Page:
An Austrian man has set a new world speed record for cycling downhill on a standard mountain bike, reaching 167.7 kilometres an hour – equivalent to 104 miles an hour.
Markus 'Max' Stöckl set the astonishing speed on 13 December 2016 in the Andes mountains, where he rode down a 1,200-metre gravel slope in the Andes mountains in Chile’s Atacama region.
Until 2011 the 42-year-old focused on downhill mountain biking on snow, but in that year turned his attention to gravel, hitting a speed of 164.95 kilometres an hour on the Cerro Negro volcano in Nicaragua.
“The run wasn’t fun enough,” he said of that ride. “it wasn’t a real challenge. When I came back home from Nicaragua, I started right away to look for a new mountain to ride down. We found that here in Chile.”
Stöckl, who was accompanied by a six-person support crew, said: “I wanted to have the chance to ride my bike really quickly again.”
The start of the 1,200-metre course he chose had a slope of 45 degrees, ideal for building up speed. He wore a special suit as well as an airbag of the type ski racers ace and a two-part helmet he had made himself.
The bike though was a standard mountain bike, not the kind of custom-made, aerodynamic bike that the daddy of downhill speed freaks, Frencman Eric Barone, rode to a speed of 223 kilometres an hour in 2015.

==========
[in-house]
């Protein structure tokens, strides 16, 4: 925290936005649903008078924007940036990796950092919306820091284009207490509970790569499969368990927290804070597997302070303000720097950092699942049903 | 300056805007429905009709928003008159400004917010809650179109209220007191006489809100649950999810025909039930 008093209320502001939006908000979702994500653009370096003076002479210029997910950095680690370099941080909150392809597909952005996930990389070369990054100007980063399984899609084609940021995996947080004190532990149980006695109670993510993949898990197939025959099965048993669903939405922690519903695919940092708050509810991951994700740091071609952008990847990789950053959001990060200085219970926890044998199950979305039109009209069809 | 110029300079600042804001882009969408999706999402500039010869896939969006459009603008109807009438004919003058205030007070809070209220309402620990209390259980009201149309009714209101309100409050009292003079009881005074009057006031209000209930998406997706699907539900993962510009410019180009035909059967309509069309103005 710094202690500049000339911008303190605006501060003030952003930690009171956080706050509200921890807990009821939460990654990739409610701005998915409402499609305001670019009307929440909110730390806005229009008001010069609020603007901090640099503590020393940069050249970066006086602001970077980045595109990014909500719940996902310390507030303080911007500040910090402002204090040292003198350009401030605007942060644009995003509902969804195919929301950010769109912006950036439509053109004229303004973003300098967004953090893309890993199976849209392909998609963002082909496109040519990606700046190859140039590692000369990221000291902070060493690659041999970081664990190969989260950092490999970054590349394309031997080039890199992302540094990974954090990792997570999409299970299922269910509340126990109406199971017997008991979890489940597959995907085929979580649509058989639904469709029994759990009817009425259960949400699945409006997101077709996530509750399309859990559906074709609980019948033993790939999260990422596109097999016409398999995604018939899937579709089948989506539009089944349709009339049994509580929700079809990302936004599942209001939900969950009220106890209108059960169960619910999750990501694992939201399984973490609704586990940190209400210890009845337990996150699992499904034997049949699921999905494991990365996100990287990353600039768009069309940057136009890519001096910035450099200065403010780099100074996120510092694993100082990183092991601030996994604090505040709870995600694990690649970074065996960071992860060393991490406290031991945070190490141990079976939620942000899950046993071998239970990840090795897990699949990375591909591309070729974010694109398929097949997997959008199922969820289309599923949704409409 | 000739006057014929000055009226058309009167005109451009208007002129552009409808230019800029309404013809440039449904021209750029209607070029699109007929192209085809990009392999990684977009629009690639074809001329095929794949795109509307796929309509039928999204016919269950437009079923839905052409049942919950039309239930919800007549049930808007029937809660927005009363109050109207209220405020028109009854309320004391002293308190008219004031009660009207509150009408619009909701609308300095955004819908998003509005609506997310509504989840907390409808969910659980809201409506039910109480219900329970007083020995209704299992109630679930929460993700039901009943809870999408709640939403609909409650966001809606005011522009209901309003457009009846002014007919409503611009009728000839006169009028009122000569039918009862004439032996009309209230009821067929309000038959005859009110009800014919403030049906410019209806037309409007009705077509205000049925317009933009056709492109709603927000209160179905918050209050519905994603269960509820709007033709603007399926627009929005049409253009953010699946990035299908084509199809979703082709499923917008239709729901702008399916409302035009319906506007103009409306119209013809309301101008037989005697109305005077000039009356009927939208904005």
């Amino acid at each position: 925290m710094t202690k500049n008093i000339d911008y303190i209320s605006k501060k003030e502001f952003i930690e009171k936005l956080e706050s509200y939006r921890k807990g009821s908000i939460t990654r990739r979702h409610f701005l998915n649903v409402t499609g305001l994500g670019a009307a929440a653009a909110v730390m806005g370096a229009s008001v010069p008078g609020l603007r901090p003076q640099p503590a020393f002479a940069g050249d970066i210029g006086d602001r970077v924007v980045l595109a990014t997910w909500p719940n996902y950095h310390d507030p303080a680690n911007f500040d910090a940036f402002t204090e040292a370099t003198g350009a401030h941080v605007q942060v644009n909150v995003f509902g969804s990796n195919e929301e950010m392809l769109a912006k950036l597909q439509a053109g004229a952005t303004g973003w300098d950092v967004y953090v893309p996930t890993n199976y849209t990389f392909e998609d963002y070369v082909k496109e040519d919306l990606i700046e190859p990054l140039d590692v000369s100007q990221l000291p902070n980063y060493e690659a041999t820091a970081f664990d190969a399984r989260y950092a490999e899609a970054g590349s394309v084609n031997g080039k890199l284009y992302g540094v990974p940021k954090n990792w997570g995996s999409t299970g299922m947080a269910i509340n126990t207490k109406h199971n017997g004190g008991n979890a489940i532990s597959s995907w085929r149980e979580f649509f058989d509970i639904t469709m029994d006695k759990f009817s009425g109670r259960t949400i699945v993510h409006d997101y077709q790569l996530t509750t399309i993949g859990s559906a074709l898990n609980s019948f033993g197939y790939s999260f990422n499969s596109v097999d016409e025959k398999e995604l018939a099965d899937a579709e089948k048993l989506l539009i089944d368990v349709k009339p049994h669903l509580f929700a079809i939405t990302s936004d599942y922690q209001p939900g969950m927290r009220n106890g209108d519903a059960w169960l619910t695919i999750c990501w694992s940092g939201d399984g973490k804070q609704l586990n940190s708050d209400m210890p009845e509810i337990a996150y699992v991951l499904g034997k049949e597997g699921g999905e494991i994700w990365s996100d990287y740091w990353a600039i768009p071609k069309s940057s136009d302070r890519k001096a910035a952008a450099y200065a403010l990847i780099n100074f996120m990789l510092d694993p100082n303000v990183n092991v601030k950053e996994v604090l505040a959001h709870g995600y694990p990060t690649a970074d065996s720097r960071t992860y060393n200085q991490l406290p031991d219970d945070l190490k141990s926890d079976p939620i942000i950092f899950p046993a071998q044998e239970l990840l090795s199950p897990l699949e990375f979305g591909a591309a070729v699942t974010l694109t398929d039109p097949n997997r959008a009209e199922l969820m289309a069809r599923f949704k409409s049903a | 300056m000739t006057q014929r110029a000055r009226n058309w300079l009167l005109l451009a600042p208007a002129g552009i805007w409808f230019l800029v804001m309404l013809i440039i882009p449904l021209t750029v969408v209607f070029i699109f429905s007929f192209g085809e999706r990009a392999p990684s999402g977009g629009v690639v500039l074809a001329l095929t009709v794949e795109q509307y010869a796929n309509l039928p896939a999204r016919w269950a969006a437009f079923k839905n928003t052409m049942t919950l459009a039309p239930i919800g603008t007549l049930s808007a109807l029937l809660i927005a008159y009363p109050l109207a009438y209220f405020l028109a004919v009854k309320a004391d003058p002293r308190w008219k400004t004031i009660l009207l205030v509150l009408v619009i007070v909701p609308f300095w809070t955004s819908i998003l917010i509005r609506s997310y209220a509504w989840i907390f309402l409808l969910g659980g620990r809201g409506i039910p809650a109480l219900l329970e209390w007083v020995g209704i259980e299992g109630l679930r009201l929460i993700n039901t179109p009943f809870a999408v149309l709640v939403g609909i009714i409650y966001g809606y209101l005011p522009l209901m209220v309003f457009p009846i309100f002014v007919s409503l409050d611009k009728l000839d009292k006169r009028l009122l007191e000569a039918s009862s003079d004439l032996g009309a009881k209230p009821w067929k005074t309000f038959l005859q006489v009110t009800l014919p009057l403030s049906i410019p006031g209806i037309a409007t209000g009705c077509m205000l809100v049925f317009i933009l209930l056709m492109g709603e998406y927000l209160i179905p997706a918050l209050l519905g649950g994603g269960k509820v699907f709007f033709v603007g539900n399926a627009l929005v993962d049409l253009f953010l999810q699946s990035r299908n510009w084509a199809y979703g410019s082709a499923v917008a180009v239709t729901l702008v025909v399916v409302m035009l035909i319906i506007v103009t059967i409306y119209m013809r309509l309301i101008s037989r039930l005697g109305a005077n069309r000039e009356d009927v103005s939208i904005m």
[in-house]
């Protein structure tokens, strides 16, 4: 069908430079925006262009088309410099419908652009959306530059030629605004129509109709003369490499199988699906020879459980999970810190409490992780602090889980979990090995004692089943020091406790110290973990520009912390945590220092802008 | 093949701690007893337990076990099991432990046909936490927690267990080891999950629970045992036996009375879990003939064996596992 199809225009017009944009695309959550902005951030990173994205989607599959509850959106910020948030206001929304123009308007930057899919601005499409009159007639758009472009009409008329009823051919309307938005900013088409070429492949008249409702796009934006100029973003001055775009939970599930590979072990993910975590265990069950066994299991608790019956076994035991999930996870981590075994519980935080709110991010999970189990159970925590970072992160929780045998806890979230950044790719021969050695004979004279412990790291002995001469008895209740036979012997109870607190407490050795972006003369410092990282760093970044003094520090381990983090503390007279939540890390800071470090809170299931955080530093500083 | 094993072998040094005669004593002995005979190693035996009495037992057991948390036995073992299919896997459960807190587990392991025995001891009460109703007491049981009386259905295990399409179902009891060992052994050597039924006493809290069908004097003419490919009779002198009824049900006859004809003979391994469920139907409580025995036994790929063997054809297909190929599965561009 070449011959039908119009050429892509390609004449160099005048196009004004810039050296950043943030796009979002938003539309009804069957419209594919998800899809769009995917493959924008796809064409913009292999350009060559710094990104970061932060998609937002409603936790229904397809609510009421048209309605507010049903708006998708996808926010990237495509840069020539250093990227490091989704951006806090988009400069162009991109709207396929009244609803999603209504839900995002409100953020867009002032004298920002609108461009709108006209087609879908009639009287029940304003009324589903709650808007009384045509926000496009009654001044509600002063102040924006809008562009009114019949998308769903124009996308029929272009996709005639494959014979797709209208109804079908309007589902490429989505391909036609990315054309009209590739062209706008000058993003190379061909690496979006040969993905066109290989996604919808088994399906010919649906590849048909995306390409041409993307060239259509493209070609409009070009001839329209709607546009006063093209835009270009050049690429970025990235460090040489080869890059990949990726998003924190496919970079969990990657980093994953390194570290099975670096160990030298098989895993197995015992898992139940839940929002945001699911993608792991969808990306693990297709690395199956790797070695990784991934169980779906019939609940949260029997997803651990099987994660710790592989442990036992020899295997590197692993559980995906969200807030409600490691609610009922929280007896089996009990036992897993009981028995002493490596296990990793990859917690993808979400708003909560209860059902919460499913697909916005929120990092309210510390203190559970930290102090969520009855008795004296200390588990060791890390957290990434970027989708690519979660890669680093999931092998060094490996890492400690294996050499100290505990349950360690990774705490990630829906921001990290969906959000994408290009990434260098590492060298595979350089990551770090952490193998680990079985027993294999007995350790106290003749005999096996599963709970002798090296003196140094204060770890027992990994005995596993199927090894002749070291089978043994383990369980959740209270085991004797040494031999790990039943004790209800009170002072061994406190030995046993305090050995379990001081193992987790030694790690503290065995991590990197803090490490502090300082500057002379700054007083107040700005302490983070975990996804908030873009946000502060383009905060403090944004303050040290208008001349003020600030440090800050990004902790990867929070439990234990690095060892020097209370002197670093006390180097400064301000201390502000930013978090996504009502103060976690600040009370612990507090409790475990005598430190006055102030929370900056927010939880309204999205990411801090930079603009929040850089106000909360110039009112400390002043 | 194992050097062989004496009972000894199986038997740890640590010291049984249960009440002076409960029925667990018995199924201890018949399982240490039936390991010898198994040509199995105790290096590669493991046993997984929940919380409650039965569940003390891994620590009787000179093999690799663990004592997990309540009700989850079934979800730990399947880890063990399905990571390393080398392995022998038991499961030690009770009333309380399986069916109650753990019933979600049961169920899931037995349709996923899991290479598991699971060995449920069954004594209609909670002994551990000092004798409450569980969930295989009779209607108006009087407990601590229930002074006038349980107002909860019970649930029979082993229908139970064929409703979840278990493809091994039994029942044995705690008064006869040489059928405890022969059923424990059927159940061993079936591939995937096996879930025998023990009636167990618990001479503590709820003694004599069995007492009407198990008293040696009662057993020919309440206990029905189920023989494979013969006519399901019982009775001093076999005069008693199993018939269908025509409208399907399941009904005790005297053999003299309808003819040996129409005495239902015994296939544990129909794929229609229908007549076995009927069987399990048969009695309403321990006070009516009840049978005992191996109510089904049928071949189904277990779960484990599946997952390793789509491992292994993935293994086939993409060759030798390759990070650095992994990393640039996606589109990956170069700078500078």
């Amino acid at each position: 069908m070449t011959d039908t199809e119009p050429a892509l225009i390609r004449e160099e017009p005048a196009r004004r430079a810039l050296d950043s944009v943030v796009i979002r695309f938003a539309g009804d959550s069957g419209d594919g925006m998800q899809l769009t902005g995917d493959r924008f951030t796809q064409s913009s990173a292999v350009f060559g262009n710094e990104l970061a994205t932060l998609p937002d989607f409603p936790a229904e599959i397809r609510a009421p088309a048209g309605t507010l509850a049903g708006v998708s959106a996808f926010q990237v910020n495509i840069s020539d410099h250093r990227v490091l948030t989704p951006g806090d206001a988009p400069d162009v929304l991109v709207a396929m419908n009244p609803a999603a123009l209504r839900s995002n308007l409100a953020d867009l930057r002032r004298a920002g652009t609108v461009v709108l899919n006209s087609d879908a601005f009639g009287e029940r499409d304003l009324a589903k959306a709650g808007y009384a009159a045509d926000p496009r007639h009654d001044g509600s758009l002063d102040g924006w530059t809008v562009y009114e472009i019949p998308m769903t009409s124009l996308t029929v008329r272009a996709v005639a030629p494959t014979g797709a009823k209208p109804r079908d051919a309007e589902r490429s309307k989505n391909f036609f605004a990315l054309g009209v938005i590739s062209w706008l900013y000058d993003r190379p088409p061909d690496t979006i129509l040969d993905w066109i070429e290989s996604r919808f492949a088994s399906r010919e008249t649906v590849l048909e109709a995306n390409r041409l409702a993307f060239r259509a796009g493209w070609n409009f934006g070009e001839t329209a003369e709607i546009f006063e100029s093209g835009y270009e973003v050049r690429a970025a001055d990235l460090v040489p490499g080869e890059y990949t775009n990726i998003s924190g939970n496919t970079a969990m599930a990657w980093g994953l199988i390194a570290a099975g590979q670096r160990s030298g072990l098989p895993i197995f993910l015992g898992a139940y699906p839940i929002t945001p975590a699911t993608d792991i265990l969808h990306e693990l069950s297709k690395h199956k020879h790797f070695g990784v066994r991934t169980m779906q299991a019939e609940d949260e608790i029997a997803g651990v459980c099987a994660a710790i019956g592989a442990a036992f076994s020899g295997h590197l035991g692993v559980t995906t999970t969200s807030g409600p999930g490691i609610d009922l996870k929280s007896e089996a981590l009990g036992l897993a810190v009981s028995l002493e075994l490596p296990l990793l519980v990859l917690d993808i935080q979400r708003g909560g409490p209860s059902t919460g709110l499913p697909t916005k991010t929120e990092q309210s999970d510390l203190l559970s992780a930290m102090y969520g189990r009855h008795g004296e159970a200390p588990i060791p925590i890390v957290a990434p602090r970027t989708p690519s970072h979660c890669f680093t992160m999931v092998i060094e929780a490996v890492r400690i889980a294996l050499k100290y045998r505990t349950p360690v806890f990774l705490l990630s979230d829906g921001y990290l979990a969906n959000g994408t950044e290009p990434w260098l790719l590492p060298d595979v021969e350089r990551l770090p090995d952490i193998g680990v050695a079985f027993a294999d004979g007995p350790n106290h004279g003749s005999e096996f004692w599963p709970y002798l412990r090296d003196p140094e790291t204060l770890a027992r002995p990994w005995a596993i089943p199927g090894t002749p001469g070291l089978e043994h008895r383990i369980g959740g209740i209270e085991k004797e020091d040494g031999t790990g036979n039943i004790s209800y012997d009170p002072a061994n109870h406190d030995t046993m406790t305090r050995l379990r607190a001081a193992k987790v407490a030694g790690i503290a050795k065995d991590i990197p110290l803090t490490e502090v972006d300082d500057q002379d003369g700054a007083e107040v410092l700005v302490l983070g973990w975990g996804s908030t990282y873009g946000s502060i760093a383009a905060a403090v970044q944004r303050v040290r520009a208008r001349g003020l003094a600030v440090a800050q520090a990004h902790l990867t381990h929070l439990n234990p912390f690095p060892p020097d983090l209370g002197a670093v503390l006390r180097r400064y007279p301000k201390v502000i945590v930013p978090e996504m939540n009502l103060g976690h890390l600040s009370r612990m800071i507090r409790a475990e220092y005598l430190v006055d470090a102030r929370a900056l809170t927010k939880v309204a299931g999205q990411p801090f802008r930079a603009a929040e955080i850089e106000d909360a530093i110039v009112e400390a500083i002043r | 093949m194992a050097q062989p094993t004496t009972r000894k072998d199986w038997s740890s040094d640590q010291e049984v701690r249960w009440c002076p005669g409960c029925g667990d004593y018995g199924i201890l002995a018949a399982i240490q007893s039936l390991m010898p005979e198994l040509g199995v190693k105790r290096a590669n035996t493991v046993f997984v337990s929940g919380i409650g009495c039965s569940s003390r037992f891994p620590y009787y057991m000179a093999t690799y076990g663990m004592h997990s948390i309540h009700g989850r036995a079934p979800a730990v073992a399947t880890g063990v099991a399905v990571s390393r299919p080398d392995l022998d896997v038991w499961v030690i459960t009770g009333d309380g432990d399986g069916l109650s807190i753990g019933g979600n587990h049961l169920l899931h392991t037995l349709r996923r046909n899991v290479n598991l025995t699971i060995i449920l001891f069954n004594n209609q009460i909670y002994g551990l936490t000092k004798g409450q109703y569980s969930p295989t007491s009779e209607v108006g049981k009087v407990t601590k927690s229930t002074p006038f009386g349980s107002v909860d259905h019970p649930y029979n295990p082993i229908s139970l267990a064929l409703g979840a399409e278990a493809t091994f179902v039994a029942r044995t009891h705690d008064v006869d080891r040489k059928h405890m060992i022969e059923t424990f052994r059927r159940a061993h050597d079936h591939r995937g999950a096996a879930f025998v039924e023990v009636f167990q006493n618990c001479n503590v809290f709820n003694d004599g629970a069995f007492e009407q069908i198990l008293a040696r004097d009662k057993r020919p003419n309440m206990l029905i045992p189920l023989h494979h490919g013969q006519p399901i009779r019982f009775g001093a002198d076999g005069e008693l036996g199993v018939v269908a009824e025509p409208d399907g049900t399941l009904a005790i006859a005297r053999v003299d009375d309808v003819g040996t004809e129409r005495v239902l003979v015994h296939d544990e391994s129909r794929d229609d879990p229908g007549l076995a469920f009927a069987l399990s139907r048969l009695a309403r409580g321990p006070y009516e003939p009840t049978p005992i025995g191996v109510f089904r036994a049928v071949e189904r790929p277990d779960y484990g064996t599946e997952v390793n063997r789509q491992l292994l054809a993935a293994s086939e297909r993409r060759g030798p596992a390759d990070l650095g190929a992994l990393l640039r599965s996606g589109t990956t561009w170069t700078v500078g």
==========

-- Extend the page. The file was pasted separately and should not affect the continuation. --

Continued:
“My idea of downhill mountain biking is that you should be able buy everything in a shop. That means I don’t want any special parts on my bike. It should be a bike – not a motorbike without an engine.”
Speaking about what it’s like to ride at such speeds, he said: “As soon as I feel safe, I ride right from the top. When you’re cycling above 160 km/h, each and every extra kilometre per hour requires an enormous effort.
“If you want to get an idea of the air resistance, you only have to stick your hand out of the car window when you’re driving at 150 or 160 km/h. This force has an impact on the bike and the entire body. Even though I’m no weakling, physically it is something that I have to contend with too!”
Reflecting on his record-breaking ride, he added: “We were working for two years to be on the mountain on this day. We had tears in our eyes even at the start. It was really emotional. Now I want to go home to see my family and see my daughter grow up!”
Born in Scotland, Simon moved to London aged seven and now lives in the Oxfordshire Cotswolds with his miniature schnauzer, Elodie. He fell in love with cycling one Saturday morning in 1994 while living in Italy when Milan-San Remo went past his front door. A daily cycle commuter in London back before riding to work started to boom, he's been news editor at road.cc since 2009. Handily for work, he speaks French and Italian. He doesn't get to ride his Colnago as often as he'd like, and freely admits he's much more adept at cooking than fettling with bikes.